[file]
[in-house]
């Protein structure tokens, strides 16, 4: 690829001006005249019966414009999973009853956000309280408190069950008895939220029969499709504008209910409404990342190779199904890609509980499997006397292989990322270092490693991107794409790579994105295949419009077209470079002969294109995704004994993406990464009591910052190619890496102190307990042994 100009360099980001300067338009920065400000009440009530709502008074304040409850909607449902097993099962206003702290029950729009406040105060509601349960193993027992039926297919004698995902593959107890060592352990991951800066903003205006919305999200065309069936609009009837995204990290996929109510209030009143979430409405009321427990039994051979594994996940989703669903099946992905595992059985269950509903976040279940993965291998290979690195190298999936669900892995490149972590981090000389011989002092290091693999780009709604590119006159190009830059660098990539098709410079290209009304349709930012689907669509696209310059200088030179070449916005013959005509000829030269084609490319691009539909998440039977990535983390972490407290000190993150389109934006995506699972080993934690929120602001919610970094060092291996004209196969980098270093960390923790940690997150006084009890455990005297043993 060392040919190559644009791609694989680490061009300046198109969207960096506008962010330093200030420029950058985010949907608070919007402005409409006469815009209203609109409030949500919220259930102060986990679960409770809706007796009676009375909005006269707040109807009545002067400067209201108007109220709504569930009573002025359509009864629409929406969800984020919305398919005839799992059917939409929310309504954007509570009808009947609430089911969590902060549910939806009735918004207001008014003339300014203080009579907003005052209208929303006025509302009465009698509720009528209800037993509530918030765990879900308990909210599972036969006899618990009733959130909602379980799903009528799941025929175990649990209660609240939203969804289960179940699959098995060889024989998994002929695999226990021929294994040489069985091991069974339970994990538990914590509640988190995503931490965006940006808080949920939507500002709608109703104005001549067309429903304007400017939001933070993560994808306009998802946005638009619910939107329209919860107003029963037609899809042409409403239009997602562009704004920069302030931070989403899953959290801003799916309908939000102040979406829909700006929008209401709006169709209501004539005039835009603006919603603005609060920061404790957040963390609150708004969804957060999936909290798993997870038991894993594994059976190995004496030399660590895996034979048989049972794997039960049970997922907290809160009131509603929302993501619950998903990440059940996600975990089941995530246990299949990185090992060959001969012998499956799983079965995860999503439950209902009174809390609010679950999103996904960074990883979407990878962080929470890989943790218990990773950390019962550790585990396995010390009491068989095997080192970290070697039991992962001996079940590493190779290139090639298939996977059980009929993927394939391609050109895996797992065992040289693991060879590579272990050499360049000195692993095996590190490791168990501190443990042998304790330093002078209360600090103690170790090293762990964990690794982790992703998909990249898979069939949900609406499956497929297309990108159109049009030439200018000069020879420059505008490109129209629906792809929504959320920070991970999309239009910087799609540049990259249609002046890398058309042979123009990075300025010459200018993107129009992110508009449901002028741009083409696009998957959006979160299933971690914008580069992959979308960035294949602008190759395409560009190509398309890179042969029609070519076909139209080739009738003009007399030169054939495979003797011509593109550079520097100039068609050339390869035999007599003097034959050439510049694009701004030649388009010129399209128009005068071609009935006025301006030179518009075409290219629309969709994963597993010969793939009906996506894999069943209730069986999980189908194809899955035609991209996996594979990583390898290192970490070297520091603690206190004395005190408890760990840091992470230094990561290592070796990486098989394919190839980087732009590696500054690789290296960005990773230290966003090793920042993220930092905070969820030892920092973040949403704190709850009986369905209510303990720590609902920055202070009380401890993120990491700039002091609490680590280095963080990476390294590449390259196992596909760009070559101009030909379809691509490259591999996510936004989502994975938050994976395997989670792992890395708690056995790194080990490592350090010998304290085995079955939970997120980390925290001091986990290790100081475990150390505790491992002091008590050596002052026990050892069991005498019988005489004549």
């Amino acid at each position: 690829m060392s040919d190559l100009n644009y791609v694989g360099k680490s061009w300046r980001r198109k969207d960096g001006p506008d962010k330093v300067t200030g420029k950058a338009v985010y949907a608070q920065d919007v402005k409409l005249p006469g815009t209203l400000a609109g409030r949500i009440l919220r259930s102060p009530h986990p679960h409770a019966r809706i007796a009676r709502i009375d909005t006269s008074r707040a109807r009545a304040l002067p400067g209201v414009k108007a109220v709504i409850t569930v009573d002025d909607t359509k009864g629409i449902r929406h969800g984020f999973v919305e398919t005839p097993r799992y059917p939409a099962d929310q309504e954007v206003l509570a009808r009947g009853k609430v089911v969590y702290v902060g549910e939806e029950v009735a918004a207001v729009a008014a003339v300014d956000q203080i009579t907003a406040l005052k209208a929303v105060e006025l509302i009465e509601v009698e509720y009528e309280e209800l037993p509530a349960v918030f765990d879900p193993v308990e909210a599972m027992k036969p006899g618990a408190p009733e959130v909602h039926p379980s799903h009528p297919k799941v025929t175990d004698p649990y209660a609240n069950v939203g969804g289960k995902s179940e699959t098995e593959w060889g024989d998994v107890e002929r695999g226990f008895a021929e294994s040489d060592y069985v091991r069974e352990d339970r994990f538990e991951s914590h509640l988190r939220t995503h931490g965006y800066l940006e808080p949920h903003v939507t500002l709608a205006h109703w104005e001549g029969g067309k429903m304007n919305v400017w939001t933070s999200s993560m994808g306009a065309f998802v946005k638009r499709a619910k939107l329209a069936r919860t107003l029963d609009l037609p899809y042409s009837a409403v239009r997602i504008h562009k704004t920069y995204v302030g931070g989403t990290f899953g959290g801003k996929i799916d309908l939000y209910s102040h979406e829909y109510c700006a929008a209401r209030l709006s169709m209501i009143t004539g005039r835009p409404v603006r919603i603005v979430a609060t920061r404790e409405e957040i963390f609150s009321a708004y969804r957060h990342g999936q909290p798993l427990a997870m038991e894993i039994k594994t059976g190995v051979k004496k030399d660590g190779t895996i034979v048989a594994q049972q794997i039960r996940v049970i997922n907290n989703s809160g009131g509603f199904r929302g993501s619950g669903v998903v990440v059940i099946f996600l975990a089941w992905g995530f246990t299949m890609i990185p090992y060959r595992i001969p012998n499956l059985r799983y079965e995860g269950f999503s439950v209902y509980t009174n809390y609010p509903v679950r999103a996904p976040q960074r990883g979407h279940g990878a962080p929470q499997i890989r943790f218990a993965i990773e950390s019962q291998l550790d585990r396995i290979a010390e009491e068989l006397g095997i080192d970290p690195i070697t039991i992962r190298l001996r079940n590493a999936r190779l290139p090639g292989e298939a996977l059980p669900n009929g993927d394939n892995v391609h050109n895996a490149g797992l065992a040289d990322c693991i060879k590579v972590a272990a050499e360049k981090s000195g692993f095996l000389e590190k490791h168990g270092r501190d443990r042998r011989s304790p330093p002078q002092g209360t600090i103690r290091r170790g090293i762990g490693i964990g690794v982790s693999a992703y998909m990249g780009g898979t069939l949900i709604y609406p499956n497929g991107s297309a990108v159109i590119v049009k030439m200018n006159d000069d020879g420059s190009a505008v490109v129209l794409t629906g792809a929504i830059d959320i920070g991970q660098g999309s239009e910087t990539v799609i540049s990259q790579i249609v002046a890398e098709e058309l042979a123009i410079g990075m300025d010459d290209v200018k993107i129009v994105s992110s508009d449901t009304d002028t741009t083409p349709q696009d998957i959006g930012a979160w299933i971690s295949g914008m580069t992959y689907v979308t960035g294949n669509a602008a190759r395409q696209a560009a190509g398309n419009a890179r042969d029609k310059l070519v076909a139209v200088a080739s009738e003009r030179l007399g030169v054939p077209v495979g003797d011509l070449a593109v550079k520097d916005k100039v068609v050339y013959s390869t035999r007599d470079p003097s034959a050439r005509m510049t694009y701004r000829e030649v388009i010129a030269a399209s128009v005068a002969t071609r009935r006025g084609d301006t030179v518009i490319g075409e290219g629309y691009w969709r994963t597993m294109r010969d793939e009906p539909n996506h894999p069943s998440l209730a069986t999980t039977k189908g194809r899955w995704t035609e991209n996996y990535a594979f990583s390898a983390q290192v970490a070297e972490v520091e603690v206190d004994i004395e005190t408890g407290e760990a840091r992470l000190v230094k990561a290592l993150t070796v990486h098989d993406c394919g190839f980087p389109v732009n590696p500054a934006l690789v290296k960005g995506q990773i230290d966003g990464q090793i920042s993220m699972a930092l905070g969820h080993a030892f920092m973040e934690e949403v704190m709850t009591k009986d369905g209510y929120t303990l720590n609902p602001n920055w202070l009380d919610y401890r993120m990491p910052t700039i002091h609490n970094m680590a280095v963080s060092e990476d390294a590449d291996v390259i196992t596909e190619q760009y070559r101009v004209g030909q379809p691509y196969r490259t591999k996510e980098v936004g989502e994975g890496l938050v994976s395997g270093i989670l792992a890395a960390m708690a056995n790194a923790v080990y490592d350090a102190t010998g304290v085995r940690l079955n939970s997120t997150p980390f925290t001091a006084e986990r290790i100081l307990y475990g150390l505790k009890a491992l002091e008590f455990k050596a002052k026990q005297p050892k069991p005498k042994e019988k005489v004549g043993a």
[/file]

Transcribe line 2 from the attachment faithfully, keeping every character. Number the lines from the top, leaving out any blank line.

């Protein structure tokens, strides 16, 4: 690829001006005249019966414009999973009853956000309280408190069950008895939220029969499709504008209910409404990342190779199904890609509980499997006397292989990322270092490693991107794409790579994105295949419009077209470079002969294109995704004994993406990464009591910052190619890496102190307990042994 100009360099980001300067338009920065400000009440009530709502008074304040409850909607449902097993099962206003702290029950729009406040105060509601349960193993027992039926297919004698995902593959107890060592352990991951800066903003205006919305999200065309069936609009009837995204990290996929109510209030009143979430409405009321427990039994051979594994996940989703669903099946992905595992059985269950509903976040279940993965291998290979690195190298999936669900892995490149972590981090000389011989002092290091693999780009709604590119006159190009830059660098990539098709410079290209009304349709930012689907669509696209310059200088030179070449916005013959005509000829030269084609490319691009539909998440039977990535983390972490407290000190993150389109934006995506699972080993934690929120602001919610970094060092291996004209196969980098270093960390923790940690997150006084009890455990005297043993 060392040919190559644009791609694989680490061009300046198109969207960096506008962010330093200030420029950058985010949907608070919007402005409409006469815009209203609109409030949500919220259930102060986990679960409770809706007796009676009375909005006269707040109807009545002067400067209201108007109220709504569930009573002025359509009864629409929406969800984020919305398919005839799992059917939409929310309504954007509570009808009947609430089911969590902060549910939806009735918004207001008014003339300014203080009579907003005052209208929303006025509302009465009698509720009528209800037993509530918030765990879900308990909210599972036969006899618990009733959130909602379980799903009528799941025929175990649990209660609240939203969804289960179940699959098995060889024989998994002929695999226990021929294994040489069985091991069974339970994990538990914590509640988190995503931490965006940006808080949920939507500002709608109703104005001549067309429903304007400017939001933070993560994808306009998802946005638009619910939107329209919860107003029963037609899809042409409403239009997602562009704004920069302030931070989403899953959290801003799916309908939000102040979406829909700006929008209401709006169709209501004539005039835009603006919603603005609060920061404790957040963390609150708004969804957060999936909290798993997870038991894993594994059976190995004496030399660590895996034979048989049972794997039960049970997922907290809160009131509603929302993501619950998903990440059940996600975990089941995530246990299949990185090992060959001969012998499956799983079965995860999503439950209902009174809390609010679950999103996904960074990883979407990878962080929470890989943790218990990773950390019962550790585990396995010390009491068989095997080192970290070697039991992962001996079940590493190779290139090639298939996977059980009929993927394939391609050109895996797992065992040289693991060879590579272990050499360049000195692993095996590190490791168990501190443990042998304790330093002078209360600090103690170790090293762990964990690794982790992703998909990249898979069939949900609406499956497929297309990108159109049009030439200018000069020879420059505008490109129209629906792809929504959320920070991970999309239009910087799609540049990259249609002046890398058309042979123009990075300025010459200018993107129009992110508009449901002028741009083409696009998957959006979160299933971690914008580069992959979308960035294949602008190759395409560009190509398309890179042969029609070519076909139209080739009738003009007399030169054939495979003797011509593109550079520097100039068609050339390869035999007599003097034959050439510049694009701004030649388009010129399209128009005068071609009935006025301006030179518009075409290219629309969709994963597993010969793939009906996506894999069943209730069986999980189908194809899955035609991209996996594979990583390898290192970490070297520091603690206190004395005190408890760990840091992470230094990561290592070796990486098989394919190839980087732009590696500054690789290296960005990773230290966003090793920042993220930092905070969820030892920092973040949403704190709850009986369905209510303990720590609902920055202070009380401890993120990491700039002091609490680590280095963080990476390294590449390259196992596909760009070559101009030909379809691509490259591999996510936004989502994975938050994976395997989670792992890395708690056995790194080990490592350090010998304290085995079955939970997120980390925290001091986990290790100081475990150390505790491992002091008590050596002052026990050892069991005498019988005489004549």